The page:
If you're drinking lots of water, you're going to need some effective 'pilot relief system' in the glider. If this doesn't work brilliantly, don't worry. The humidity at Keepit is pretty low so things dry very quickly!
It's a good idea to get your glider ready in plenty of time, before briefing and before it gets hot. Ideally, your crew does this for you while you relax in the shade.
A good tip, whether you wear a terry towelling hat or not, is to soak it with water just before you get in the glider. Then when you shut the canopy and the temperature starts to climb, you can have a cool head until you have reached a cooler altitude after launch.
One of the things which makes Keepit a great place to glide is that there are many easy outlanding options. The area around Lake Keepit Gliding Club is known as the North West Slopes and Plains. Slopes and plains. What this means in practice is that there are a lot of outlanding places around… the plains either side of the slopes mostly.
Though the region isn't really the outback, the local country isn't sparsely populated unlike much of Europe. Paddocks are large and may be some distance from a road. If there are small rivers around, then cars may not be able to drive into a paddock without a long detour. If there are dry crops, cars may not be allowed into fields at all in case they start a bush fire. You need to try to contact the farmer before you organise a retrieve and the farm house may be a long hot walk away.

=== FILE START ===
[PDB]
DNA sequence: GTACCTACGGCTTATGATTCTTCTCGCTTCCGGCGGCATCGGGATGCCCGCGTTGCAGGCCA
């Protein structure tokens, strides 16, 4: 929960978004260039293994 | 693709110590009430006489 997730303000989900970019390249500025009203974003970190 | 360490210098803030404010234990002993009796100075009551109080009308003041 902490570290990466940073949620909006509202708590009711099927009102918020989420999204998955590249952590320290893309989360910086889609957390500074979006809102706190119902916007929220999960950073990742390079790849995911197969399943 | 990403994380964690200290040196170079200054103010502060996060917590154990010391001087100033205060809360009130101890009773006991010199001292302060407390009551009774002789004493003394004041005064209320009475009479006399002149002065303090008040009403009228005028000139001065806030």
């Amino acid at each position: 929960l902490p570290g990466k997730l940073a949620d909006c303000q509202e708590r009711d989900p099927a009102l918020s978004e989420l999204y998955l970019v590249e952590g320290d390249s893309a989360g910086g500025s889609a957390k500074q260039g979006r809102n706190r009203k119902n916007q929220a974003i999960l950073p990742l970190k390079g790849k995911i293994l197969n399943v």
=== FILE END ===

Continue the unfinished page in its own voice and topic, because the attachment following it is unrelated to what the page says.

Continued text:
Though there are unlikely to be tasks over proper remote areas, many pilots carry a personal tracker like an InReach. This type of device can not only broadcast your location via satellite and SOS messages but it can also send and receive messages via satellite tagged with your latitude and longitude.
Australia, especially in the bush, rejoices in a third-world phone network. There's only one network to use in most of the country, Telstra, which works in most of the bush but there are areas where reception is patchy or there isn't any reception at all. It's a very good idea to radio in that you might outland while you are still airborne so you can concentrate on the circuit and landing in case there's no radio or phone on the ground.
What all this means is that you may be in a field for quite a while before you're picked up and that means you should be prepared and carry a survival kit in the glider. Well, let's call it an outlanding kit.
The list which follows contains items we normally carry in our outlanding kit.
Stuff about the local region